Equipment needs top the heap at landfill
By Jana E. Pye, Editor, email@example.com
As another load of Municipal Solid Waste is processed at the Darlington County Landfill, trash spills across the transfer station’s grimy cement floor, mixing kitchen scraps and torn clothing with corrugated boxes and plastic bottles. A front loader lowers its bucket and trundles forward, shoving the mass onto a steel conveyor belt which carries the garbage up overhead and drops it into a tractor trailer, where it will be mechanically compressed until the trailer holds a whopping 80,000 pounds of trash headed for the Lee County Landfill.
This cycle repeats over and over, filling trailers about eight times a day, six days a week, keeping the county’s garbage moving away and out of sight. Most people never give the process a second thought… until something breaks down and everything grinds to a halt. Trucks break down, containers at the county’s thirteen convenience sites overflow, tempers flare and suddenly we are aware of how fragile the waste management chain really is. With a fleet of aging equipment under constant stress, and little money to repair or replace damaged components, that chain is sometimes stretched to the point of snapping.
“A lot of the equipment we have here is old and outdated, and it costs a lot of money to fix it. But when you’re running six days a week, you’re going to have things break down,” says Renee Howle, director of Darlington County Environmental Services.
The equipment needs for DCES are so extensive that when former interim county administrator Tommy Edwards asked Howle earlier this year to prepare 5-year and 10-year lists of capital needs, her equipment replacement requests topped $10 million and included items like hauler trucks, trailers, roll-off containers for the convenience sites, and a second transfer station. As with all shopping lists, some needs are more urgent than others.
Darlington County’s landfill on Great Cypress Road is a Class II facility rated for yard debris, furniture, and construction and demolition debris. The landfill rows must be compressed daily, but the specialized machine for this task – a Rex Compactor – has been down for repairs for four years. In the interim, a bulldozer was used, and it proved a poor substitute. Workers regularly had to stop and remove tangles of debris (wire, mattress coils) from the dozer’s treads. Only recently did Environmental Services get the $75,000 needed to repair the Rex, and it should resume duty within a couple of weeks.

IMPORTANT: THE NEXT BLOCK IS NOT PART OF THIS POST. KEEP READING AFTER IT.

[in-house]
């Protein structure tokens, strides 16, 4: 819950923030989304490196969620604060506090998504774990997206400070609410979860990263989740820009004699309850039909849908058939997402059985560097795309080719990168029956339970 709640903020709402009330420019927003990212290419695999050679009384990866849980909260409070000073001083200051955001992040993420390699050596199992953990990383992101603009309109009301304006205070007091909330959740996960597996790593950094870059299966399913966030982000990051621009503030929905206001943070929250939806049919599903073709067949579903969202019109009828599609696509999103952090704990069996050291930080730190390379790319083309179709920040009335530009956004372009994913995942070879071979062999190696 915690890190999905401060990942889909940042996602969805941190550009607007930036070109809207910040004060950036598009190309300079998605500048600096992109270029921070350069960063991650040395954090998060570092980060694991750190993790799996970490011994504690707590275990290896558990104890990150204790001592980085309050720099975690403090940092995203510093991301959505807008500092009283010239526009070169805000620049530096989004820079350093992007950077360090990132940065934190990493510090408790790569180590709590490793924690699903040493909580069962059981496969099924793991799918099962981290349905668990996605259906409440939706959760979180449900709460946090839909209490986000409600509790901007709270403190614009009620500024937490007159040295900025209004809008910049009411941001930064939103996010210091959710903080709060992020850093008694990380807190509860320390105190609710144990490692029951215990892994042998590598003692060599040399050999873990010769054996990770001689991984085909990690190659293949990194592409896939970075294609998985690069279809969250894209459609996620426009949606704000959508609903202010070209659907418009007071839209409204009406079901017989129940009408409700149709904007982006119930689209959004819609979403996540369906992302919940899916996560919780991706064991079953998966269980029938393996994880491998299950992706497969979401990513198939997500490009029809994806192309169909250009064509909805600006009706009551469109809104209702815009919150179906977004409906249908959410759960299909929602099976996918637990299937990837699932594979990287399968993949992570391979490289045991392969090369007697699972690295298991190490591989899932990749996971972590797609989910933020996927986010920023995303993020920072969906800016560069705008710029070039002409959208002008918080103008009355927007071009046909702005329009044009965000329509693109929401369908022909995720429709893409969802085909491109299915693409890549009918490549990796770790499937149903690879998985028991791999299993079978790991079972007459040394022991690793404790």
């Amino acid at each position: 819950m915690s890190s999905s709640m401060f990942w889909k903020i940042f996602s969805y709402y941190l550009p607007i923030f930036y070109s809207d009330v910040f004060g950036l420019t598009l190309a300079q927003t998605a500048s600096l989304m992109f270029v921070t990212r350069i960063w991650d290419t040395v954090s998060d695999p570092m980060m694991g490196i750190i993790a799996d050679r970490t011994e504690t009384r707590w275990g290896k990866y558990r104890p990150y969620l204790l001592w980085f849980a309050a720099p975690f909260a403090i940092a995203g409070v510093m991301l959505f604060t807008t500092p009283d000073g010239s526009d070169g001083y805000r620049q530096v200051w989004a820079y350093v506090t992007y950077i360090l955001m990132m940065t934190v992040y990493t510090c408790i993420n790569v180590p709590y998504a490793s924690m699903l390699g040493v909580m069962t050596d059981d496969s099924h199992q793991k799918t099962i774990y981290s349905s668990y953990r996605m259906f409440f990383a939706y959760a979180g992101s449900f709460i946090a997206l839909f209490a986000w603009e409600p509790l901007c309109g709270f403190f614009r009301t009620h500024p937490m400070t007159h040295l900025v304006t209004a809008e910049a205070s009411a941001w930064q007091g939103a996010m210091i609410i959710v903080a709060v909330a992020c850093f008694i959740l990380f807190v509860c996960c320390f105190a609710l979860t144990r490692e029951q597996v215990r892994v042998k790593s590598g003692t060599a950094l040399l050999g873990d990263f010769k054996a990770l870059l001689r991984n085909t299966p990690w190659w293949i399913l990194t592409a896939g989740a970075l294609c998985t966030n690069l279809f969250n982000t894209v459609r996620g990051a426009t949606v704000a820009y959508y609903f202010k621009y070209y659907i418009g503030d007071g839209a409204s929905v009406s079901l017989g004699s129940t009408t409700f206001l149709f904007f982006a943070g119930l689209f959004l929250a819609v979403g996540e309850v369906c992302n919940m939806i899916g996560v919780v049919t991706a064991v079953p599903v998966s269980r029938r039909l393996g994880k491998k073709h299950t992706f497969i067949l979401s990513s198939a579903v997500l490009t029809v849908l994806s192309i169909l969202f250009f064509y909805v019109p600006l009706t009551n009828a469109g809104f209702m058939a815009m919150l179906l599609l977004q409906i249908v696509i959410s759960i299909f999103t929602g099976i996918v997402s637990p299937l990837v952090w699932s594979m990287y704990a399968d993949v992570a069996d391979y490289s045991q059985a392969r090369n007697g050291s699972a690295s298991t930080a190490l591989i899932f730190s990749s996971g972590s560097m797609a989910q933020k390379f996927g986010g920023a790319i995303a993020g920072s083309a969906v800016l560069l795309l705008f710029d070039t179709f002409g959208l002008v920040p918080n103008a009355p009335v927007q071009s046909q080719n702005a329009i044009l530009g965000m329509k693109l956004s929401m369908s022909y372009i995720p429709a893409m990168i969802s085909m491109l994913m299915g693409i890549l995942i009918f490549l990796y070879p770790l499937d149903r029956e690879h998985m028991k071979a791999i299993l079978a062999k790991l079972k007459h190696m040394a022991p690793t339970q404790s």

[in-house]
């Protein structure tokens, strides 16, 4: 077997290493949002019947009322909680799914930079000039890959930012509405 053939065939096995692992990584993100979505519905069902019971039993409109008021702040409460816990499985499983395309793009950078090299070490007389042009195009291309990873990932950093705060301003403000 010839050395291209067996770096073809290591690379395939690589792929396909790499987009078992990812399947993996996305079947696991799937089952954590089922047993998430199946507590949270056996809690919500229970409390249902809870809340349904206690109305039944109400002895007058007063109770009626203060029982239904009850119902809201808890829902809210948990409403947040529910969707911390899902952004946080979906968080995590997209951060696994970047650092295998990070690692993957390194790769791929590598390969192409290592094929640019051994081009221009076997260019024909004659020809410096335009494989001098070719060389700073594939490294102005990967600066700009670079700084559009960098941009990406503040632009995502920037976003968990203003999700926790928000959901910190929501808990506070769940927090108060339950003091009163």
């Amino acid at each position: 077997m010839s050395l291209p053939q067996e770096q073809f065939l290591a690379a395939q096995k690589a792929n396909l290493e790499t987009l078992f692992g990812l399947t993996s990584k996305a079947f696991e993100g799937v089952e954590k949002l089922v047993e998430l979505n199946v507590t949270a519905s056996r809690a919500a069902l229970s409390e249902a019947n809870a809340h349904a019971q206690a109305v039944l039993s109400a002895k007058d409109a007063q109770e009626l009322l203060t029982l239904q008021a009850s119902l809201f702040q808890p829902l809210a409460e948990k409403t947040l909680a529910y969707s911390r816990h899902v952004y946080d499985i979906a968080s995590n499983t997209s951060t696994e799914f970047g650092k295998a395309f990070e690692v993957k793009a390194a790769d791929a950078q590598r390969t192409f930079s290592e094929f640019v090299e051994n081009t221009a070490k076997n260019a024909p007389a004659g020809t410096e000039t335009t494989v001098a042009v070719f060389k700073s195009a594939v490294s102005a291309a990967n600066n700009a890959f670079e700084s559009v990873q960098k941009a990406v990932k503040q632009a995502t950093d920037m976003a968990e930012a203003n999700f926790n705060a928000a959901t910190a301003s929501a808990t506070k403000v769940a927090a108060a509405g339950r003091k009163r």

Compressing the landfill raises a lot of dust, which clogs air filters on trucks and tractors and brings work to a temporary stop. A watering truck would remedy this problem, but there’s currently no money in the budget for such a purchase. Howle says the landfill could receive an old tanker truck donated by the Darlington County Fire District, but there is no timeline for when that might happen.
Assistant director Jimmy Weatherford adds that inability to keep the landfill compressed and wet down also increases fire risks, and DCES employees regularly have to extinguish small fires.
Inside the transfer station, the margin for failure is even slimmer. Weatherford says that years ago there were two conveyors, one on either side of the building, but when those eventually broke down the county only replaced one. Now that lone transfer unit runs constantly throughout the day, shuttling sometimes corrosive trash along its steel belt. That belt alone would cost $100,000 to replace, and a new transfer station could cost over $500,000.
A couple of smaller needs have recently been addressed with the addition of a staff welder to repair damaged structures (like bins, trailers, and convenience site stairs), and the loan of a tractor mower to cut grass on the landfill’s 400-acre site.
Still, the bigger needs loom ahead, and there is no plan currently in place to pay for them. The Environmental Services budget is separate from the county’s general fund and the department is sustained entirely by fees and charges, like the $53 solid waste fee that appears on annual property tax notices, and the per-ton tipping fees charged to commercial customers for dumping costly disposal items like electronics.
That e-waste is a growing concern, since it must be specially prepped – palettes and plastic-wrapped – before shipping it off to a recycling company. Disposing of e-waste cost DCES $83,000 last year, and Howle says that total is trending upward for the foreseeable future.
“It’s all very costly, and there’s no money made out here,” Howle says. “That $53 covers most of what we do, but it’s all a guessing game. You don’t know what equipment’s going to go down, what you may need.”
Howle says that county administrator Terence Arrington has been pushing for members of Darlington County Council to take a field trip to the landfill, just to see firsthand the condition of the equipment and perhaps gain a clearer understanding of the challenges DCES faces.
“I know everybody is hurting for money. It’s across the board, not just here. But the landfill has been pushed to where we have to struggle to get what we need,” says Howle.